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DESIGN, IMPLEMENTATION, AND EVALUATION OF THE CONSTRAINT LANGUAGE cc(FD)
 J. LOGIC PROGRAMMING 1994:19, 20:1679
, 1994
"... This paper describes the design, implementation, and applications of the constraint logic language cc(FD). cc(FD) is a declarative nondeterministic constraint logic language over finite domains based on the cc framework [33], an extension of the CLP scheme [21]. Its constraint solver includes (nonl ..."
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Cited by 163 (9 self)
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This paper describes the design, implementation, and applications of the constraint logic language cc(FD). cc(FD) is a declarative nondeterministic constraint logic language over finite domains based on the cc framework [33], an extension of the CLP scheme [21]. Its constraint solver includes (nonlinear) arithmetic constraints over natural numbers which are approximated using domain and interval consistency. The main novelty of cc(FD) is the inclusion of a number of generalpurpose combinators, in particular cardinality, constructive disjunction, and blocking implication, in conjunction with new constraint operations such as constraint entailment and generalization. These combinators signi cantly improve the operational expressiveness, extensibility, and flexibility of CLP languages and allow issues such as the definition of nonprimitive constraints and disjunctions to be tackled at the language level. The implementation of cc(FD) (about 40,000 lines of C) includes a WAMbased engine [44], optimal arcconsistency algorithms based on AC5 [40], and incremental implementation of the combinators. Results on numerous problems, including scheduling, resource allocation, sequencing, packing, and hamiltonian paths are reported and indicate that cc(FD) comes close to procedural languages on a number of combinatorial problems. In addition, a small cc(FD) program was able to nd the optimal solution and prove optimality to a famous 10/10 disjunctive scheduling problem [29], which was left open for more than 20 years and nally solved in 1986.
Compiling Constraints in clp(FD)
, 1996
"... We present the clp(FD) system: a Constraint Logic Programming language with finite domain constraints... ..."
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Cited by 147 (19 self)
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We present the clp(FD) system: a Constraint Logic Programming language with finite domain constraints...
Interval propagation to reason about sets: definition and implementation of a practical language
 CONSTRAINTS
, 1997
"... Local consistency techniques have been introduced in logic programming in order to extend the application domain of logic programming languages. The existing languages based on these techniques consider arithmetic constraints applied to variables ranging over nite integer domains. This makes difficu ..."
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Cited by 100 (5 self)
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Local consistency techniques have been introduced in logic programming in order to extend the application domain of logic programming languages. The existing languages based on these techniques consider arithmetic constraints applied to variables ranging over nite integer domains. This makes difficult a natural and concise modelling as well as an efficient solving of a class of NPcomplete combinatorial search problems dealing with sets. To overcome these problems, we propose a solution which consists in extending the notion of integer domains to that of set domains (sets of sets). We specify a set domain by an interval whose lower and upper bounds are known sets, ordered by set inclusion. We define the formal and practical framework of a new constraint logic programming language over set domains, called Conjunto. Conjunto comprises the usual set operation symbols ([ � \ � n), and the set inclusion relation (). Set expressions built using the operation symbols are interpreted as relations (s [ s1 = s2,...). In addition, Conjunto provides us with a set of constraints called graduated constraints (e.g. the set cardinality) which map sets onto arithmetic terms. This allows us to handle optimization problems by applying a cost function to the quantifiable, i.e., arithmetic, terms which are associated to set terms. The constraint solving in Conjunto is based on local consistency techniques using interval reasoning which are extended to handle set constraints. The main contribution of this paper concerns the formal definition of the language and its design and implementation as a practical language.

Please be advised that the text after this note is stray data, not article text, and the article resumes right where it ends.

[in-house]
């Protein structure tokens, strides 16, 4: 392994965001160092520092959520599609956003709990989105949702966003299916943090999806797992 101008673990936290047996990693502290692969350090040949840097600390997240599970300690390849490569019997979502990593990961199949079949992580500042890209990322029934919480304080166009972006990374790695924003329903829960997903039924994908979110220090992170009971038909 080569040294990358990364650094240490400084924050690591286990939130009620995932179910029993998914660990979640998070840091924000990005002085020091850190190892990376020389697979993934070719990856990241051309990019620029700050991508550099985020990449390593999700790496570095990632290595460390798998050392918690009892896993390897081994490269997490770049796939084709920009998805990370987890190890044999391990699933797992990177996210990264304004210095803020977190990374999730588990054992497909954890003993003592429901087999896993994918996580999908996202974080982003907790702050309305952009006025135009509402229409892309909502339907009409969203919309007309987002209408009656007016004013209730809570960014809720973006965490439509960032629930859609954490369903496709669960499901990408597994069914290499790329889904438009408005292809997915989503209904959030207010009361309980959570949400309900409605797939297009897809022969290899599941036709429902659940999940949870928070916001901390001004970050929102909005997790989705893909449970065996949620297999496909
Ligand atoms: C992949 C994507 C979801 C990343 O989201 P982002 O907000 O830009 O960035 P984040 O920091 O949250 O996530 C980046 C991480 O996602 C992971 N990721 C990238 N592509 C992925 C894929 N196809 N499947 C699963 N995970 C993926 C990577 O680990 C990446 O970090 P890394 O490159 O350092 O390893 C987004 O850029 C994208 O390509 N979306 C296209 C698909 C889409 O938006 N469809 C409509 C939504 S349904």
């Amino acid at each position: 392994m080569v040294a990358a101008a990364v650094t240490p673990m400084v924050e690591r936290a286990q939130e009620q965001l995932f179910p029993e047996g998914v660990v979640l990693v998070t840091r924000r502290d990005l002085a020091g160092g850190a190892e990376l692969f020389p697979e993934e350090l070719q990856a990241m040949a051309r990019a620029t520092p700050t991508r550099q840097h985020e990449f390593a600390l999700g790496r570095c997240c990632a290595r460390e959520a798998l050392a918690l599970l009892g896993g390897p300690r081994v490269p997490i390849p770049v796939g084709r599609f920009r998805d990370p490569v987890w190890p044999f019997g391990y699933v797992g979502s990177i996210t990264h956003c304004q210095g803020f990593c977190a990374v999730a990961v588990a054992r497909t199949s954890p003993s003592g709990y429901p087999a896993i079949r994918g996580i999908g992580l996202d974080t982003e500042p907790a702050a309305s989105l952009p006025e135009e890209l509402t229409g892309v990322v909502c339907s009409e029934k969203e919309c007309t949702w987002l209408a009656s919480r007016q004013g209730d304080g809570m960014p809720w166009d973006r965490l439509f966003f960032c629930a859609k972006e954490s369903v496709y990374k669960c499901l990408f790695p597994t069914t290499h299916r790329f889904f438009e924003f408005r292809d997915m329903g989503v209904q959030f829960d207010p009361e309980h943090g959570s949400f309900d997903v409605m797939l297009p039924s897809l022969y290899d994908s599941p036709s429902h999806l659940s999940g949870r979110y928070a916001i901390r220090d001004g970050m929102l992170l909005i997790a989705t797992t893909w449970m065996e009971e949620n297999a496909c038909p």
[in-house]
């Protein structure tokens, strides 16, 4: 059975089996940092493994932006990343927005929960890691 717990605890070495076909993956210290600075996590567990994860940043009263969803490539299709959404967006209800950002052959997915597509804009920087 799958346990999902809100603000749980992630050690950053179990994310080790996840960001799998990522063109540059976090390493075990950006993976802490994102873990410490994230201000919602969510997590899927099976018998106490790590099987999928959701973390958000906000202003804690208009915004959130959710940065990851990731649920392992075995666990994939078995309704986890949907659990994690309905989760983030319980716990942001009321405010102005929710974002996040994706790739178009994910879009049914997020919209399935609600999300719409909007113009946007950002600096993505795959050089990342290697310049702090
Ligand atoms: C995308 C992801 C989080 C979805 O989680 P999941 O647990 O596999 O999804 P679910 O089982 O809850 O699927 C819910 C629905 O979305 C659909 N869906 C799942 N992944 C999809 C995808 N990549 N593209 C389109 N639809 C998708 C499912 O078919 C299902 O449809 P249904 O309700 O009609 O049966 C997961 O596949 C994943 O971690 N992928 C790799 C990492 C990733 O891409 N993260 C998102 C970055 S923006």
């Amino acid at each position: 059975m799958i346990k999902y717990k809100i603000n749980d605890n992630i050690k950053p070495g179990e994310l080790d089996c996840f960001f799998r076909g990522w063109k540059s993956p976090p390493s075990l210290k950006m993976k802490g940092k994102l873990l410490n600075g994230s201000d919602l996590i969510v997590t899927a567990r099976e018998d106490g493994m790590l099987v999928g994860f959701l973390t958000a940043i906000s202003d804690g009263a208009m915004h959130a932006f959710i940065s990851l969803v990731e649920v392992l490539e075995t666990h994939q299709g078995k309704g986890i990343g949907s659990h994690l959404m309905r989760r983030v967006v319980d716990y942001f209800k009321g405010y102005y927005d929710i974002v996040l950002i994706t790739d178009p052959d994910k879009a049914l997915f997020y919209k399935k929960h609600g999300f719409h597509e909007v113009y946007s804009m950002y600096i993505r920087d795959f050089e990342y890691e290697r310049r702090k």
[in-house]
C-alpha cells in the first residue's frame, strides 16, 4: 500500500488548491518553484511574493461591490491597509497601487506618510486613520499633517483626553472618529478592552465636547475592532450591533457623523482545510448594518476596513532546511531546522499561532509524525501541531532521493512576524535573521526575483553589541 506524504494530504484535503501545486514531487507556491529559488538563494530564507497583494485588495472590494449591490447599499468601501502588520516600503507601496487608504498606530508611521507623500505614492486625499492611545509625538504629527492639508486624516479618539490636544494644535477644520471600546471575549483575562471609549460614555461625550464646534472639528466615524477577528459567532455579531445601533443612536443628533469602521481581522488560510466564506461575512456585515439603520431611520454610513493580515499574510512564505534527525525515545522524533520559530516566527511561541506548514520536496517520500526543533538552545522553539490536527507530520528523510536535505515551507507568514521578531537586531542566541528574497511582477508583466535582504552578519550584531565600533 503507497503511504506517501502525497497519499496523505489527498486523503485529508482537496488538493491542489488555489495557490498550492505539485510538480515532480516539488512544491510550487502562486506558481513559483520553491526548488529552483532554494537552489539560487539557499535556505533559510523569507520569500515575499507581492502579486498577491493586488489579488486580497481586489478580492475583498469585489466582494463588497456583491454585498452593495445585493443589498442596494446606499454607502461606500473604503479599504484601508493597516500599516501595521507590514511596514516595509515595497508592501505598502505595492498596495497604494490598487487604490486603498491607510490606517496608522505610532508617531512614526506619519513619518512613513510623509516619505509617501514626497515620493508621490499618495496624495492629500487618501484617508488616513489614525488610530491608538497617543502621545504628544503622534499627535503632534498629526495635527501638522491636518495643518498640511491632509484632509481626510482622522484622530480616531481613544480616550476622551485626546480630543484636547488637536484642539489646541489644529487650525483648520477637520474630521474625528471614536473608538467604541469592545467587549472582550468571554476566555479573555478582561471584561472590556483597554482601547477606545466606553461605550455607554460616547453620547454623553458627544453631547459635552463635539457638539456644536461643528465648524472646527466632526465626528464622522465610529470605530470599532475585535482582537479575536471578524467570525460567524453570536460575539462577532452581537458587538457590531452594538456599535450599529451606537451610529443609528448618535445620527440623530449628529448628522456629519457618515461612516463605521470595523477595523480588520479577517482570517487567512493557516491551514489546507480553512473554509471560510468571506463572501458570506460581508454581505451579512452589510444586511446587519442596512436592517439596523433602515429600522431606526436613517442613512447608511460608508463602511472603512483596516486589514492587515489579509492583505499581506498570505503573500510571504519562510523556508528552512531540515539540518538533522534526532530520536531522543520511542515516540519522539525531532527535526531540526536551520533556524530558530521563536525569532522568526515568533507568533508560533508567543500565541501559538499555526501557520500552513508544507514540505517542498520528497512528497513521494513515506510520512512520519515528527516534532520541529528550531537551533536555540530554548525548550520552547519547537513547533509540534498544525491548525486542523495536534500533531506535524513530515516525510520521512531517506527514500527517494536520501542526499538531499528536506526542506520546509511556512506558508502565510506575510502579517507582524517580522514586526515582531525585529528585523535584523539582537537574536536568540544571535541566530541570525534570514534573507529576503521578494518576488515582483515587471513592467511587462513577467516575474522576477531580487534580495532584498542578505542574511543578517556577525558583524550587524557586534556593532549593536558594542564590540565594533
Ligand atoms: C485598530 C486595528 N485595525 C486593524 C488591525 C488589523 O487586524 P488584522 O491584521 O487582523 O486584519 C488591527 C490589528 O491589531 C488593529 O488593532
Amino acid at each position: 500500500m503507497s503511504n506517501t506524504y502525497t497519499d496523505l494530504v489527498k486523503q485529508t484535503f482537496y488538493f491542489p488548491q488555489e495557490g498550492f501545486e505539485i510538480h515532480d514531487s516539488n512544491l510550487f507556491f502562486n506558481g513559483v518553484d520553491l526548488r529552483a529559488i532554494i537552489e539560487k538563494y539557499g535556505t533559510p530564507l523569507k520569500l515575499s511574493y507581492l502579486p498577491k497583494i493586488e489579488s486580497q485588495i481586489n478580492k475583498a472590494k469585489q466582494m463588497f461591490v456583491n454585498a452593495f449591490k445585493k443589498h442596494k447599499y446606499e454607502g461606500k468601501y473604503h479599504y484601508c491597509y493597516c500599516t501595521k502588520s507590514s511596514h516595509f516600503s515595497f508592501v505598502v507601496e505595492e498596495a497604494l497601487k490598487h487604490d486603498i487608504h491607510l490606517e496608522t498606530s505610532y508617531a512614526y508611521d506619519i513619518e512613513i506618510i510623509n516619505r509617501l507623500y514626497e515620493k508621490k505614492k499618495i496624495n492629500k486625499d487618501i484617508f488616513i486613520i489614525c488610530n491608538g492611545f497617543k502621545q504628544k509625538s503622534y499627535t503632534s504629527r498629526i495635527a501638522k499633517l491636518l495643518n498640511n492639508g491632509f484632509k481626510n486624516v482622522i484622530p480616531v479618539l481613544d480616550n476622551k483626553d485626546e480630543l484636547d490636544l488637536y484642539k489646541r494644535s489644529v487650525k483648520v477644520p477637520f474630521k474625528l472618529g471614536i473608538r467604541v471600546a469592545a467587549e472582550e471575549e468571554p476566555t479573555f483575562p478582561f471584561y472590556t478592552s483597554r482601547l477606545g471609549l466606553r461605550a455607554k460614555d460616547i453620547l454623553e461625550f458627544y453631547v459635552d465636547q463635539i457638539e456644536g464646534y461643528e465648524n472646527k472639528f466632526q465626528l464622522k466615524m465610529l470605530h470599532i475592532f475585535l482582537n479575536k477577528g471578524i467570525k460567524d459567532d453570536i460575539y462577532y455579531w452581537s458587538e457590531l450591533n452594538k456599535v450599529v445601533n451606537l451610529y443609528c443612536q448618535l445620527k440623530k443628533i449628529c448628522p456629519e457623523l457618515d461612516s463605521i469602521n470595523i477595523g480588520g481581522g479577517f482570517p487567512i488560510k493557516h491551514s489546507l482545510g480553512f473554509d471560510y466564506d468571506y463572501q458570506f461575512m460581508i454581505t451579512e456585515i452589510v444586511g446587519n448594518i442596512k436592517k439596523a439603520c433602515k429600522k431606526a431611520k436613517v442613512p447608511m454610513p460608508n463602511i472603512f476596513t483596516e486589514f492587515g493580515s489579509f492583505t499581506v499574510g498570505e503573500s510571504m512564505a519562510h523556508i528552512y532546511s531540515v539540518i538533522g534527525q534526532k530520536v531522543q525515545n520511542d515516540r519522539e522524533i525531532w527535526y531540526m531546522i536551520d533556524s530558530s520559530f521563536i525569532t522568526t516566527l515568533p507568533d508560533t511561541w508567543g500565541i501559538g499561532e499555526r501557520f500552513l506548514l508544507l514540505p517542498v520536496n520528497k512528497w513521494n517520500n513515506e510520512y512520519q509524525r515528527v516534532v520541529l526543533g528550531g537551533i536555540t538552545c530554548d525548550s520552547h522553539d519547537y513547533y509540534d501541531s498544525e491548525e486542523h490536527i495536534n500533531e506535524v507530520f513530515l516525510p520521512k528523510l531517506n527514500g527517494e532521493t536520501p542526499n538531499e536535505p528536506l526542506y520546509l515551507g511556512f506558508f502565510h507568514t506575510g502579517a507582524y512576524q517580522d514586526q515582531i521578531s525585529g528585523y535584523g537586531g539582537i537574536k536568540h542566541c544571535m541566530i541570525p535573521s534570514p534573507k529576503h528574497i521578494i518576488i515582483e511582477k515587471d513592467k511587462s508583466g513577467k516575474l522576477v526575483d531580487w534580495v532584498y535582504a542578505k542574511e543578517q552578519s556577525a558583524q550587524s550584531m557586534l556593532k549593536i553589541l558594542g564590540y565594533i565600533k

The Cassowary Linear Arithmetic Constraint Solving Algorithm: Interface and Implementation
 ACM TRANSACTIONS ON COMPUTER HUMAN INTERACTION
, 1998
"... Linear equality and inequality constraints arise naturally in specifying many aspects of user interfaces, such as requiring that one window be to the left of another, requiring that a pane occupy the leftmost 1/3 of a window, or preferring that an object be contained within a rectangle if possibl ..."
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Cited by 84 (9 self)
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Linear equality and inequality constraints arise naturally in specifying many aspects of user interfaces, such as requiring that one window be to the left of another, requiring that a pane occupy the leftmost 1/3 of a window, or preferring that an object be contained within a rectangle if possible. Current constraint solvers designed for UI applications cannot e#ciently handle simultaneous linear equations and inequalities. This is a major limitation. We describe Cassowaryan incremental algorithm based on the dual simplex method that can solve such systems of constraints e#ciently. This informal technical report describes the latest version of the Cassowary algorithm. It is derived from the paper "Solving Linear Arithmetic Constraints for User Interface Applications" by Alan Borning, Kim Marriott, Peter Stuckey, and Yi Xiao [7], published in the UIST'97 Proceedings. The UIST paper also contains a description of QOCA, a closely related solver that finds leastsquares solut...